Cron is a tool in Linux that allows you to automate virtually any task you can think of. Basically, cron is able to execute scripts and programs at certain time intervals. The purpose of this guide is to teach you the basics of cron. Even though cron might not be used by everybody on a daily basis, this article still should be useful because when that day comes, you'll know what to do.
There are various ways to work with the cron daemon. Let's take a look in the /etc directory. There, you'll most likely notice several directories called "cron.hourly", "cron.daily", "cron.weekly", "cron.monthly". Even though the name is pretty suggestive, I never imagined that if I place a script in one of those directories, it will get executed at the interval specified by the name of the directory.
We'll actually work a little with the crontab file to instruct cron to perform the various tasks because it makes cron a lot more flexible. The system crontab file is located in the /etc directory, but every user on that machine can have it's own crontab file that is stored in /var/spool/cron/ and which is named the same as the user.
Let's start by looking at the /etc/crontab file.
In the first part of the file we have the variables for cron. Usually, you will not want to modify those and it's not really necessary to have them there because, if they are not specified, cron uses some defaults. The default entry for SHELL is the same as in /etc/passwd file and this also applies for the HOME variable. The PATH variable tells cron where the executable files are. If you have an executable file that is not in the path specified there, you should use the full path when you want to execute it in cron. The MAILTO variable tells cron to mail the output of each command to the user specified there. If no user is specified, the mail will go to the owner of the process.
In the second part, there are four entries that allow us to use the folders we've talked about earlier. These are actually almost normal crontab entries and they can be used as examples. Your entries should be put after these lines.
In each entry there are normally seven fields, as follows:
minute hour dom month dow user command
minute field tells cron what minute of the hour the command will run on. Here, you should specify a value between 0 and 59.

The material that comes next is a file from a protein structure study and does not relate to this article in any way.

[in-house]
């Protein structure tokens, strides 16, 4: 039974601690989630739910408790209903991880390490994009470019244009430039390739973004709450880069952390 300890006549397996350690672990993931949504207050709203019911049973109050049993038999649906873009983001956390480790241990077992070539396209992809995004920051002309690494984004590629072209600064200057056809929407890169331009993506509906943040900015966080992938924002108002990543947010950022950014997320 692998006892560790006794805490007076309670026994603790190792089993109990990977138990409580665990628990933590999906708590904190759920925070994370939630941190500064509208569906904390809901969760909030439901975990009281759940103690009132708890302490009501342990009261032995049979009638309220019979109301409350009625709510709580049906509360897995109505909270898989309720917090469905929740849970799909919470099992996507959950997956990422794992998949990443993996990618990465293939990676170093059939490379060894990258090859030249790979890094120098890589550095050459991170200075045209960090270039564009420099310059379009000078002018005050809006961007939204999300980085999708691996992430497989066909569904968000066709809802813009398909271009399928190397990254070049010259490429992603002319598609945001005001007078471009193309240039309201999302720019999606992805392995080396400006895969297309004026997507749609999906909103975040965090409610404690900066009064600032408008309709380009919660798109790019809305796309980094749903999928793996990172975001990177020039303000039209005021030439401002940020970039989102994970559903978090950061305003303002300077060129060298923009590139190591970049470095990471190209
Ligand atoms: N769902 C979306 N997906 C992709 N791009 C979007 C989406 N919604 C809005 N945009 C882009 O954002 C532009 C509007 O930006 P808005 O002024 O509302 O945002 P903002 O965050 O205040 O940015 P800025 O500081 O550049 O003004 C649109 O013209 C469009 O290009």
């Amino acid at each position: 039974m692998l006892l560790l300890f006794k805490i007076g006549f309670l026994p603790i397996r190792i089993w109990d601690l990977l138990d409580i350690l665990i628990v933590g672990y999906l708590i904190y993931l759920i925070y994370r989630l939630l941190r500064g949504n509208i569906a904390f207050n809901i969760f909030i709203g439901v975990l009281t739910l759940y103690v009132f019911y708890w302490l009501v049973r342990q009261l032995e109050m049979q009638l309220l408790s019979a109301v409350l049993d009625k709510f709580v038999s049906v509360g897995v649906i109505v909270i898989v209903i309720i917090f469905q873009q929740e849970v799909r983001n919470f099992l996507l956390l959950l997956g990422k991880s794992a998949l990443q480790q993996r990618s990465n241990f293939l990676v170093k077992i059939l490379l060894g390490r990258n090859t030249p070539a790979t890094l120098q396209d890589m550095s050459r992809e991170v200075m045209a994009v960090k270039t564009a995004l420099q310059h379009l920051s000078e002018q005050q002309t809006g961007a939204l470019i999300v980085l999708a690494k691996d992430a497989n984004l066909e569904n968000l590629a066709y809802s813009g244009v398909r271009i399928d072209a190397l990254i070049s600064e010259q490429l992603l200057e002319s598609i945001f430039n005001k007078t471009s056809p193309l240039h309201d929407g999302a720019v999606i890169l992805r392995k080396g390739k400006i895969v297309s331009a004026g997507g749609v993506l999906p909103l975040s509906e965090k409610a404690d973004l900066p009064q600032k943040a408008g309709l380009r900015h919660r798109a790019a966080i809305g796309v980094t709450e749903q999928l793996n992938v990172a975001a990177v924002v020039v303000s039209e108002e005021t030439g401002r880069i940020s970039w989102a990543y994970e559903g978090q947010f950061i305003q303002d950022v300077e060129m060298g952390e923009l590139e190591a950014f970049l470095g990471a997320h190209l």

hour supports the 24 clock and the values here should be between 0 and 23.
dom stands for Day Of Month and is the field where you specify what day of the month should a command be executed.
month allows you to tell cron what month a command will be run on. This field support values from 1 to 12 and also the name of the month specified as a three letter abbreviation (e.g. Jan).
dow stands for Day Of Week and accepts values from 0 to 7 and also the name of the day specified in the three letter abbreviation (e.g. Mon).
user is the field where you tell cron as what user to run a command.
command is the last field and here you put in the command that you want to run. In this field, you can use spaces and characters the same way you use them in the shell.
Some simple entries would look like this:
45 9 * * * root echo "Work starts at nine and it's already 9:45 and you're still reading the news :)"
30 * * * 6,7 root echo "It's weekend! Stay away from the computer and enjoy live!"
The lines are self explanatory but I would like to point out some things. In the second line, the command is executed at the middle of every hour each Saturday and Sunday. As you can see here, cron supports comma separated values for its fields. Those are actually called lists and for values like 1,2,3,4,5, you can also use 1-5 and it has the same effect. I actually realized that the first line should be like this:
45 9 * * 1-5 root echo "Work starts at nine! It's already 9:45 and you're still reading the news :)"
Step values can be used in cron either in an asterisk or in conjunction with ranges. For example using 0-23/2 in the hour field executes a command every two hours. It's like putting there 0,2,4,6,8,10,12,14,16,18,20,22. This would have exactly the same effect as */2.
If Microsoft used cron, I think a cron job would be something like this:
*/10 7-20 * * * root echo "WORK! WORK! WORK! Linux will bring us down!"
This would run the command every 10 minutes between 7am and 8pm.
For editing a crontab of a user, you have to log in as that user and enter the command crontab -e. It will open its crontab in vi and you can start editing it. Since vi can't be used by complete newbies, I'll try writing a tutorial for it in the following days. For using another editor, you should run the following command: export VISUAL="editor", where you replace editor with your favorite text editor. I like mcedit the best but it can't always be used because, on most Linux systems, it is not installed by default.
Hopefully, you understood the basics of configuring cron. I strongly advise you to experiment a little with cron if you want to consolidate some of the things you read here.